2. Nice, Rick. What do you think is the hardest question?

  3. Mel Brandt says:

    I can’t quite figure out how to get from your “hardest question” to an actual sermon. It seems like the point of this website is to think up really hard questions to ask the text that may or may not have anything to do with the larger context. Sorta like, what’s on your mind – can’t any idiot do this? I mean, while I think questioning the text is really important, isn’t the text also to raise some questions for us. And isn’t preaching, which certainly is about bringing our questions to the text – also about listening for a word from the Lord in the text to us. In a passage like this, for instance, wouldn’t it be interesting to read the passage in the larger context of the book of Jeremiah so that, with a little work, you might actually be able to answer your own question. I know the exegesis-eisegesis distinction is often overblown – after all, there is no interesting exegesis without some serious self-involvement. Having said that, this site seems like eisegesis-central.

  4. karla says:


    I haven’t worked through what I think the hardest question is in this text. I am, however, a potter. I think that potters, real potters have great investment in clay. There is this relationship between clay and the potter of mutual respect, wonder, creativity, longing, and love.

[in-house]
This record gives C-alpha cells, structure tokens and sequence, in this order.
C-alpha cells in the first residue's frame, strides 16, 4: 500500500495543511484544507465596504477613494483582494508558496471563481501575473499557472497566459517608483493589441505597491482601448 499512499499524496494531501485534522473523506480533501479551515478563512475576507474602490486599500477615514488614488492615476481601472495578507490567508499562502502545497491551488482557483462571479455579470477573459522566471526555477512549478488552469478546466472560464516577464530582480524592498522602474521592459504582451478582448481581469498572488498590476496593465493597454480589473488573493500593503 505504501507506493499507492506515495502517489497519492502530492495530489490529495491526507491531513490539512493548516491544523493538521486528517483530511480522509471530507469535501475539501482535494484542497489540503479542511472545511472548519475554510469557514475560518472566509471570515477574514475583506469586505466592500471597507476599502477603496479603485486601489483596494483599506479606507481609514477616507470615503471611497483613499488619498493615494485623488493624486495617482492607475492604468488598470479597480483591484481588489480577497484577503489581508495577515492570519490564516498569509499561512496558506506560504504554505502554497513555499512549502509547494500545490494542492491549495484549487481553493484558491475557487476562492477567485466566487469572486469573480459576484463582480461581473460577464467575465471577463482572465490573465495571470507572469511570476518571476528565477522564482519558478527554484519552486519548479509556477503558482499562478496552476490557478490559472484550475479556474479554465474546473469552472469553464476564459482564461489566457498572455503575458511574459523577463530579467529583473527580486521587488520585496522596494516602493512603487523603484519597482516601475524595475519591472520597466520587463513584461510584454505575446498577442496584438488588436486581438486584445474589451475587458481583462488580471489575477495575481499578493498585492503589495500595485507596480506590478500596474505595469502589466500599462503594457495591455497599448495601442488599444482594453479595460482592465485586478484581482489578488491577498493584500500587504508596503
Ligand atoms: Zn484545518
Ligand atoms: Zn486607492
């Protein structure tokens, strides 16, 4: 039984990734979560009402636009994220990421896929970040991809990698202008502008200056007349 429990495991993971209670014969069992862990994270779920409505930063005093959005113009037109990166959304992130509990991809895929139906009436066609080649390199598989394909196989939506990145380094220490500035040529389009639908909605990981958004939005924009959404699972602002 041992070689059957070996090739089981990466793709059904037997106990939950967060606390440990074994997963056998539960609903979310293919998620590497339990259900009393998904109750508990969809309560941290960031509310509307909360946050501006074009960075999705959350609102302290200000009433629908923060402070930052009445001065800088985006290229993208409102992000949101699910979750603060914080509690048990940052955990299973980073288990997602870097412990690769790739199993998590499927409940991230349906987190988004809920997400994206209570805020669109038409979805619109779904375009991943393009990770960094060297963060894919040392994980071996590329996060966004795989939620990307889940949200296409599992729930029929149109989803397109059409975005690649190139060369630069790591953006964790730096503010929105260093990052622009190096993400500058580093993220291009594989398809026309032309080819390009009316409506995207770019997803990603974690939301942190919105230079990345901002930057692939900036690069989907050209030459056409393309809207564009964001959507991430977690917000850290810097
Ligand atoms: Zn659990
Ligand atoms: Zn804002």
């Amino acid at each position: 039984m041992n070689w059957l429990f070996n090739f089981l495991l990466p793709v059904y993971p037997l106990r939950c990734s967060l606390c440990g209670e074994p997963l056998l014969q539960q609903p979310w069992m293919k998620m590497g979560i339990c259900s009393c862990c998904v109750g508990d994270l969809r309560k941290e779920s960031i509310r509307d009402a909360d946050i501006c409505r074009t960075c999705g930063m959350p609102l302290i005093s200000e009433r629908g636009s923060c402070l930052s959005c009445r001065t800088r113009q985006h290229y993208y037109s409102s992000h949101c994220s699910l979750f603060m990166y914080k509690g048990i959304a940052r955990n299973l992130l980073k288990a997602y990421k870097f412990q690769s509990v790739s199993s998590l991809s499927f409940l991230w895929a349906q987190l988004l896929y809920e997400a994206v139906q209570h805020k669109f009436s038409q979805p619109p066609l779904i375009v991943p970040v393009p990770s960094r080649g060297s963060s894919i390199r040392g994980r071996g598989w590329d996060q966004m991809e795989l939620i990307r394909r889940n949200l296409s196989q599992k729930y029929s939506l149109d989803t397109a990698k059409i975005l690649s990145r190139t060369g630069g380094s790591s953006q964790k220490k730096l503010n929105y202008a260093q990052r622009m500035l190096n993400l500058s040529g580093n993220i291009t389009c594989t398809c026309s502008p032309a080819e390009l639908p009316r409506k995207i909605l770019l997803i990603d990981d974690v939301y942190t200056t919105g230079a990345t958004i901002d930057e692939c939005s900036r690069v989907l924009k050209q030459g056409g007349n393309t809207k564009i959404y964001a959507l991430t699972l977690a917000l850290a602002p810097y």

I appreciate Rick’s words…

    It is a difficult text, though, because there is a sense of a capricious God in this text, and I think looking at the larger picture of Jeremiah is important, as Mel points out.

    I don’t know how this text will preach through me…

    But after reading it and rereading it, I think the hardest question in this text is what’s up with God changing God’s mind to do good or not?

    “then I will change my mind about the good that I had intended to do to it…”

  5. JoeyS says:

    Maybe the question is really, “Do we trust God to make something beautiful out of this rebellious clay?”

    I’ve only dabbled in pottery – just enough to know that though my hands are used to shape the clay I cannot determine how the clay will shape up. I can change the environment, use some more water, change the wheel speed, use a tool here or there, but my hands are used to adapt to the ever moving clay. What if a natural disaster were akin to clay being stubborn and that God’s response is to take the clay in front of him and work to make it beautiful?

  6. Grant Effer says:

    All thought provoking. I have no problem with God’s ‘apparent’ change as his intolerance for disobedience has never changed and is always punishable by a Holy God, who has given everything to sway the disobedient. Knowing that the difference between the marred pot and the pot filled to overflowing is the living water that cleanses out the impurities is exciting ‘good news’. The challenge, and perhaps the tough question for me, is how to help the ‘world’ (aka unsaved) understand how and why they should allow God to mold them, when they don’t see the value of a pitcher full to overflowing that can quench the world’s thirst, when they are satisfied with the dribble they have.


  1. [...] made. Maybe you agreed. Could be you defended the person in question. I read Doug Pagitt’s reflection on two of the RCL texts for the week over at The Hardest Question. For me, this is the hardest [...]